biomedical chemical engineering
biomedical chemical engineering[‚bī·ō¦med·i·kəl ¦kem·i·kəl ‚en·jə′nir·iŋ]
Biomedical chemical engineering
The application of chemical engineering principles to the solution of medical problems due to physiological impairment. A knowledge of organic chemistry is required of all chemical engineers, and many also study biochemistry and molecular biology. This training at the molecular level gives chemical engineers a unique advantage over other engineering disciplines in communication with life scientists and clinicians in medicine. Practical applications include the development of tissue culture systems, the construction of three-dimensional scaffolds of biodegradable polymers for cell growth in the laboratory, and the design of artificial organs.
Cell transplantation is explored as a means of restoring tissue function. With this approach, individual cells are harvested from a healthy section of donor tissue, isolated, expanded in culture, and implanted at the desired site of the functioning tissue. Isolated cells cannot form new tissues on their own and require specific environments that often include the presence of supporting material to act as a template for growth. Three-dimensional scaffolds can be used to mimic their natural counterparts, the extracellular matrices of the body. These scaffolds serve as both a physical support and an adhesive substrate for isolated parenchymal cells during cell culture and subsequent implantation. The scaffold must be made of biocompatible materials. As the transplanted cell population grows and the cells function normally, they will begin to secrete their own extracellular matrix support. The need for an artificial support will gradually diminish; and thus if the implant is biodegradable, it will be eliminated as its function is replaced. The development of processing methods to fabricate reproducibly three-dimensional scaffolds of biodegradable polymers that will provide temporary scaffolding to transplanted cells will be instrumental in engineering tissues.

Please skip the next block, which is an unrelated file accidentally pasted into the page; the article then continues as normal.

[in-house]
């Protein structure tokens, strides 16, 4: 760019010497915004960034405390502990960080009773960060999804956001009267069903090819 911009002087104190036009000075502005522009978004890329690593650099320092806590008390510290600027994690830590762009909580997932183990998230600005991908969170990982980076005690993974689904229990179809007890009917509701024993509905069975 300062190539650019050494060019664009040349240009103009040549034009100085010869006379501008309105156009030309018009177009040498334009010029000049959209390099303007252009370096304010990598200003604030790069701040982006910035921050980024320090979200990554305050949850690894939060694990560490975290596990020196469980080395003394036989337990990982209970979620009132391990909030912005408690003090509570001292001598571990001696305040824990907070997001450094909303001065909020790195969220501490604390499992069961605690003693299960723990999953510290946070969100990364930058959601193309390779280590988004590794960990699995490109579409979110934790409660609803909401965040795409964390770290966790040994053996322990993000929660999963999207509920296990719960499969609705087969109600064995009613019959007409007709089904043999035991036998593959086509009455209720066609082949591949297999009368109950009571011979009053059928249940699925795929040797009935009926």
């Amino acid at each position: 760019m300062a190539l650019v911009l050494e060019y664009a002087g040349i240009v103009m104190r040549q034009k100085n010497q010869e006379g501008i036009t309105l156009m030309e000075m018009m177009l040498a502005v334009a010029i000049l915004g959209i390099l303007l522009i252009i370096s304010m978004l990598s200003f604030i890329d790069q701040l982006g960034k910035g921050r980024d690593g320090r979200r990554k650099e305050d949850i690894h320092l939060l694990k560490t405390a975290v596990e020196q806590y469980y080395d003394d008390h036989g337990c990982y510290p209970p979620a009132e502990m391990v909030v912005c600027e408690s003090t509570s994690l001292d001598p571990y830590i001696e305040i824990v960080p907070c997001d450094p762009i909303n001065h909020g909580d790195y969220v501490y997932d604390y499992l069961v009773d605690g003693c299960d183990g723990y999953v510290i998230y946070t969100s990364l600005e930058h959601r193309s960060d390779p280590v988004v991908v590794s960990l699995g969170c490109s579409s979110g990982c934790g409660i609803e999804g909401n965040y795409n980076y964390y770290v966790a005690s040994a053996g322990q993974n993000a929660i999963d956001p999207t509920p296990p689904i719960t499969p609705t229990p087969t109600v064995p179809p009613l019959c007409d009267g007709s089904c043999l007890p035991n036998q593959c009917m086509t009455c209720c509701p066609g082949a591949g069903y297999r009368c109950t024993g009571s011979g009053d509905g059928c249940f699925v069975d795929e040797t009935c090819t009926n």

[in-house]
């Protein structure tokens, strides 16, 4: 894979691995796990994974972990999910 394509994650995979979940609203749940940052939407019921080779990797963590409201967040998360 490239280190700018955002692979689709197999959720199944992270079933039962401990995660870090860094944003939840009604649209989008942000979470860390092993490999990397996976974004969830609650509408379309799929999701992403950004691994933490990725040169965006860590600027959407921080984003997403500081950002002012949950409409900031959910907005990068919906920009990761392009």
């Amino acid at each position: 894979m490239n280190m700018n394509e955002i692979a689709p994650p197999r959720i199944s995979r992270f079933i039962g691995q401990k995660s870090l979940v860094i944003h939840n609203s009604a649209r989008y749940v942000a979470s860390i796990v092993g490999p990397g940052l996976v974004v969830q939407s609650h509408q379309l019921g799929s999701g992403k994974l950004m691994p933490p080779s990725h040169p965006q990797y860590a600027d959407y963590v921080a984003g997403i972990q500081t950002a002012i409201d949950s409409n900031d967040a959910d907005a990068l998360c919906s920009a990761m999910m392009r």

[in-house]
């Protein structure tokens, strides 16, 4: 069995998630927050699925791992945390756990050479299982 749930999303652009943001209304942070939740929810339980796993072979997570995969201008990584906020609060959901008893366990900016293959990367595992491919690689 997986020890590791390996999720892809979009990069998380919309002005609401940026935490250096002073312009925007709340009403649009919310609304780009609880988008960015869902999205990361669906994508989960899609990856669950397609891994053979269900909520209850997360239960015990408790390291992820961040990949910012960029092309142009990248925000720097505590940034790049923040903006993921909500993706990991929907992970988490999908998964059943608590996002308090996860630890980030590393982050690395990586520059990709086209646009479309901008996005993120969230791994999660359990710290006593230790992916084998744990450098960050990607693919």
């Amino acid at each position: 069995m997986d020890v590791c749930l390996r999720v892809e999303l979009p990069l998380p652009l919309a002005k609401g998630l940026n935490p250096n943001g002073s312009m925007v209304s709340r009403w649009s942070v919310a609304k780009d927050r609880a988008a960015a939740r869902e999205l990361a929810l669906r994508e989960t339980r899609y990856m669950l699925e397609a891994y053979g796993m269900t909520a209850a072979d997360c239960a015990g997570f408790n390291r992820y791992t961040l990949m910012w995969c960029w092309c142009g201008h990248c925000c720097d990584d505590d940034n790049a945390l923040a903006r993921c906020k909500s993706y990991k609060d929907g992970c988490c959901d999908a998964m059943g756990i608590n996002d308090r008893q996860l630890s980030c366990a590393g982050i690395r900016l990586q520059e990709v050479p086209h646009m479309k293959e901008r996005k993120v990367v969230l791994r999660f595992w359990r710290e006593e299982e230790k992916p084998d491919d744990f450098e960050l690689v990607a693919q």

Chemical engineers have made significant contributions to the design and optimization of many commonly used devices for both short-term and long-term organ replacement. Examples include the artificial kidney for hemodialysis and the heart-lung machine employed in open heart surgery. The artificial kidney removes waste metabolites (such as urea and creatinine) from blood across a polymeric membrane that separates the flowing blood from the dialysis fluid. The mass transport properties and biocompatibility of these membranes are crucial to the functioning of hemodialysis equipment. The heart-lung machine replaces both the pumping function of the heart and the gas exchange function of the lung in one fairly complex device. While often life saving, both types of artificial organs only partially replace real organ function. Long-term use often leads to problems with control of blood coagulation mechanisms to avoid both excessive clotting initiated by blood contact with artificial surfaces and excessive bleeding due to platelet consumption or overuse of anticoagulants. See Membrane separations
Other chemical engineering applications include methodology for development of artificial bloods, utilizing fluorocarbon emulsions or encapsulated or polymerized hemoglobin, and controlled delivery devices for release of drugs or of specific mole- cules (such as insulin) missing in the body because of disease or genetic alteration.